What A Lady Wants
By Victoria Alexander
HarperCollins Publishers, Inc. Copyright © 2007 Victoria Alexander
All right reserved. ISBN: 9780060882631
What a lady really wants is a man who will make every day an adventure.
Lady Felicity Melville
"You should know, before I go any further, that this is contrary to everything I have ever believed in, be that God or science or nature itself." Lady Felicity Melville braced her hands on the stone balustrade of the tiny balcony off her bedchamber and stared up into the night sky. "Still, desperate times and all that. Not that I am precisely desperate, mind you, although I will admit that when one reaches the age of three-and-twenty and is still unwed, desperation begins to nip at one's heels like an ill-mannered spaniel.
"I'm really quite sensible, you know. I don't believe in superstitious nonsense; I never have." She straightened and crossed her arms over her chest. "Fairies, elves, spells, those sorts of things. It's all absurd, and under other circumstances, I would never think of placing my future, my fate, on the ridiculous notion of wishing upon a star."
Felicity stared at the star she had selected for the aforementioned ridiculous notion. Certainly, if this had even the vaguest possibility of working, it would require the perfect star. Not one that was overly bright. Obviously a too bright star would attract no end of attention and, therefore, no end of wishes, and would be--Felicity cringed atthe absurdity of the thought--rather used up, as it were. On the other hand, a star that was scarcely noticeable might not have the strength needed for a wish of this magnitude.
She had resisted the urge to use her telescope, positioned as always in her room directly behind the open balcony doors, to select a star. It didn't seem quite in the proper spirit to use the telescope for this purpose, although the spyglass that she'd discovered as a child in her father's desk, the very instrument that had begun her study of the stars, might be acceptable. The spyglass had apparently once been used by a sea captain or sailor or perhaps even a pirate, something of that nature, and therefore carried a sense of romance that might suit this endeavor. Even now, the instrument was within reach on the table beside the doors to the balcony. Still, this wasn't science, and science should have nothing to do with it. This was magic or perhaps faith or even--she grimaced--desperation.
"I should perhaps explain the situation before we continue. I am, well, the last of my kind." Felicity sighed in an overly dramatic manner. But then this did seem to call for an excess of drama. "Who would have imagined that I would be the last among those girls I shared my first season with to remain unmarried? If I had been unkind enough to have wagered--although I would never have done such a thing, but if I had--I would have placed my money on Mary St. James."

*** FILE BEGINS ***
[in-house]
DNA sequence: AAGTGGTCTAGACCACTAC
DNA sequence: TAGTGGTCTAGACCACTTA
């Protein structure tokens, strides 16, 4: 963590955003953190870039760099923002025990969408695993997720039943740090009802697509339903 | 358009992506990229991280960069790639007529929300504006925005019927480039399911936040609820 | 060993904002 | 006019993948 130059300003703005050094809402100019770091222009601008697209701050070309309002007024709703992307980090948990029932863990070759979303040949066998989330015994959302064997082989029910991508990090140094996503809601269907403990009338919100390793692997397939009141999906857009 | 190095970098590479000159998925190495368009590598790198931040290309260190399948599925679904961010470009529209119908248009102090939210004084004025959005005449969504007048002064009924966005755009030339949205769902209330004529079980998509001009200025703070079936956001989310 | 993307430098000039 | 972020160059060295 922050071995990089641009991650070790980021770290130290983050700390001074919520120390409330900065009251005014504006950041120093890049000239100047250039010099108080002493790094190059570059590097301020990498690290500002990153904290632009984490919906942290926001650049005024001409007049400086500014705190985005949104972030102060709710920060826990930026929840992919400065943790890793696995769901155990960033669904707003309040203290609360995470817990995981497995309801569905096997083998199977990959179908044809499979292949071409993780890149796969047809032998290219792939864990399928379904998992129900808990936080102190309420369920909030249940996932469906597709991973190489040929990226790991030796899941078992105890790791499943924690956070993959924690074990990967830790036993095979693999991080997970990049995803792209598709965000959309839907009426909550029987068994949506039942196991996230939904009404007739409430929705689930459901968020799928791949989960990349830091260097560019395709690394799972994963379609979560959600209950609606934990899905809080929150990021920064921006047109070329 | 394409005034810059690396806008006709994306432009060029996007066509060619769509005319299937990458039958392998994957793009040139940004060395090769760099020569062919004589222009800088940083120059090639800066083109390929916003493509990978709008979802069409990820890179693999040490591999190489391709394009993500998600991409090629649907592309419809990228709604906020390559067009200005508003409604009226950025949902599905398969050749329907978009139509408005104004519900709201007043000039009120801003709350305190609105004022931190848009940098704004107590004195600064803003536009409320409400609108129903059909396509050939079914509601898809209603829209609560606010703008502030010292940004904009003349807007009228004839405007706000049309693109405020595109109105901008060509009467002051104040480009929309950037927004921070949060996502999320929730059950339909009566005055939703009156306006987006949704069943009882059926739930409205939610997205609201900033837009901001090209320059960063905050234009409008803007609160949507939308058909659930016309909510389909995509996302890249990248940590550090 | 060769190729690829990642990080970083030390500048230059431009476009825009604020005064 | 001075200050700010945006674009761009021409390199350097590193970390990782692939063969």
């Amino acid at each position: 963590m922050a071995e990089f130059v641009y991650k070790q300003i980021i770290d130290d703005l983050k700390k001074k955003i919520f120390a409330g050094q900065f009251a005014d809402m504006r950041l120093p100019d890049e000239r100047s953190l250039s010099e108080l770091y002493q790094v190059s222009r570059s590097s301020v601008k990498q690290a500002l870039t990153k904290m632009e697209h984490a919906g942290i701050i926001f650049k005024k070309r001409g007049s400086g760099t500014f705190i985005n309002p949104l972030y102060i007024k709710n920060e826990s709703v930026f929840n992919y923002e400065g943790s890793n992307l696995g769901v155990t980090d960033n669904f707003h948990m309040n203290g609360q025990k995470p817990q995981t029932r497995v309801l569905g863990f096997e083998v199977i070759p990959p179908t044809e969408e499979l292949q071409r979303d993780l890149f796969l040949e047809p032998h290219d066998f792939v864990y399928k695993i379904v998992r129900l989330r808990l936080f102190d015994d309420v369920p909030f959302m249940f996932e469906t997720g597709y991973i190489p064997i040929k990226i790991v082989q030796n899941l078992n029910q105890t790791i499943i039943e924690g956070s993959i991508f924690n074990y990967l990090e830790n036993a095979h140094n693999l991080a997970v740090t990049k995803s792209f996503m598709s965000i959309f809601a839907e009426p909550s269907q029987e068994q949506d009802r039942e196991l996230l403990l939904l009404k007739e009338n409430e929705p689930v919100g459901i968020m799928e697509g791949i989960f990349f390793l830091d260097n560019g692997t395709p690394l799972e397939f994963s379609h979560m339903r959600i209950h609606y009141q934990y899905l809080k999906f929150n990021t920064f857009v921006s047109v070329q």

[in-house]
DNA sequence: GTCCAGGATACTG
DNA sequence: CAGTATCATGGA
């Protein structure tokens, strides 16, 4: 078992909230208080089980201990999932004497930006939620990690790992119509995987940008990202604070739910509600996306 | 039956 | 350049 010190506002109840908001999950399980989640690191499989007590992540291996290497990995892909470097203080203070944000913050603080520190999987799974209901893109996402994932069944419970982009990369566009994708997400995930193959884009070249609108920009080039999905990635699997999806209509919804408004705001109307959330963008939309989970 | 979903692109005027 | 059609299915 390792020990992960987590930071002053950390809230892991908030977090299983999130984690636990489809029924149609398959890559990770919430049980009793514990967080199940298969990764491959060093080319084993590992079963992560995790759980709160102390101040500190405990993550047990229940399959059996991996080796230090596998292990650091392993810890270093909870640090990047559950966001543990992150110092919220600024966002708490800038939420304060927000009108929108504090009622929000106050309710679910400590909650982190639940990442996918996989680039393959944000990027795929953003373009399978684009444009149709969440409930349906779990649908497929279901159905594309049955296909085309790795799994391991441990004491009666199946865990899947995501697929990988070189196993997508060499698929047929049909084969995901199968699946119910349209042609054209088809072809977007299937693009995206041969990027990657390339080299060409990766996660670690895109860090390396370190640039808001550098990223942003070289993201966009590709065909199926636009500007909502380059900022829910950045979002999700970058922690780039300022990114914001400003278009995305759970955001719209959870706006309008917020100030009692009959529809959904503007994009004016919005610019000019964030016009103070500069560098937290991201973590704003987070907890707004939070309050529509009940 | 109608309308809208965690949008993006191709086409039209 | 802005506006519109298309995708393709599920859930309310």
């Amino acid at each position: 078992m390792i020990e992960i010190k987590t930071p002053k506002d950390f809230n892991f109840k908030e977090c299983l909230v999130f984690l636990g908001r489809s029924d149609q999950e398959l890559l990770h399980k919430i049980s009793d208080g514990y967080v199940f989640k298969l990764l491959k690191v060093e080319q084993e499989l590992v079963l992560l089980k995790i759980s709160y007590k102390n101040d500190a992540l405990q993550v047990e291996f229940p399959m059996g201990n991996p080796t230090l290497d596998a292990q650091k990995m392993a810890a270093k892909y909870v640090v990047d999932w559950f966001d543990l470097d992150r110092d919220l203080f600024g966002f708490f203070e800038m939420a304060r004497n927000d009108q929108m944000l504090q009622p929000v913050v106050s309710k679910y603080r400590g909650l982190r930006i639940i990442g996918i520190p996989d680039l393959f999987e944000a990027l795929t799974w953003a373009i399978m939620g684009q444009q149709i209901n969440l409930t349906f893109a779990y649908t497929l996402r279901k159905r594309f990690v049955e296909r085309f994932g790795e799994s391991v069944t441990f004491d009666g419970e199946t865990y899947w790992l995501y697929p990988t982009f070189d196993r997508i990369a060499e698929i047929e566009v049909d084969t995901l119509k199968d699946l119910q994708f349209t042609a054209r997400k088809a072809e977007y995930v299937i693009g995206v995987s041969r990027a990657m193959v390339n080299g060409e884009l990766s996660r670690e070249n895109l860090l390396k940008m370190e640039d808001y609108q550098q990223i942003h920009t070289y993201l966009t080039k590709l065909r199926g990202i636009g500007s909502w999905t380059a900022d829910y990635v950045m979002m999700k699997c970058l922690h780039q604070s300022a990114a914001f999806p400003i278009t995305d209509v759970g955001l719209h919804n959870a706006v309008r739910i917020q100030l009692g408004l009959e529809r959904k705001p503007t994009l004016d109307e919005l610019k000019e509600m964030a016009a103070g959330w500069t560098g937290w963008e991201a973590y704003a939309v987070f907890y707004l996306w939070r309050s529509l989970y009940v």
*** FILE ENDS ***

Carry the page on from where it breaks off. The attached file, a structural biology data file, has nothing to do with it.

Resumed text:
Mary was a quiet, unassuming girl with an unexceptional appearance and a dowry to match. But Mary had snared the heir to a dukedom--a distant heir but an heir nonetheless--when their first season had barely begun. Now she had two children and a third on the way.
Felicity shook her head. "What on earth happened to the years between then and now? This will be my sixth season." She thought for a moment. "No, my fifth, I missed last year. Grand tour, you know. Quite lovely, really. And I am ever so much more cultured and polished now." She wrinkled her nose. "Not that I expect it to make much difference."
Still, she had noticed an increase in attention from the gentlemen present at the handful of social events she had attended thus far this season. Perhaps the polish acquired in travel did indeed matter. She certainly felt more assured and confident than she had in the past. And her Italian was much improved as well.
Felicity rested her back against the doorjamb. "Eugenia says"--she glanced at the star--"Eugenia Went-whistle, or rather Lady Kilbourne now, my dearest friend in the world, says my expectations are entirely too high. And if I truly wish to marry--and have no doubt of that, I do wish to marry--I shall lower my standards. I will concede her point, but I really don't think I am particularly difficult to please."
The star twinkled down at her in silent disbelief.
"I admit that I have met any number of pleasant enough gentlemen who would serve adequately in the position of husband, but regardless of title or wealth or appearance, none has ever struck me as anything other than ordinary and really rather dull. Even when, on occasion, I have allowed one to steal a kiss"--she glanced at the star apologetically--"which one would have thought would have been exciting by the very nature of the illicitness of the act itself, it was never the least bit exciting, nor was it particularly interesting."
Worse yet, when she had looked into the eyes of these pleasant enough but unexceptional prospective husbands, she saw nothing but years ahead of a pleasant enough but unexceptional existence. Precisely like the unexciting, staid, and dull life that oddly enough seemed to well suit her parents.
"Sometimes I wonder if I am truly their child," she said ruefully. "If perhaps explorers or adventurers or at the very least dreamers deposited me as an infant on their doorstep. Not that I don't love them with my whole heart," she said quickly. "They're quite wonderful, all in all. Why, they've never pressured me to marry, whereas Eugenia's parents were quite beside themselves at the thought of having a spinster daughter on their hands for the rest of her days. So I am extremely fortunate. Still, they are content with their lot in life." She blew a long breath. "Their terribly ordinary, eminently forgettable, and not the tiniest bit exciting lot in life." It was a lot Felicity saw herself heading directly toward. Continues...
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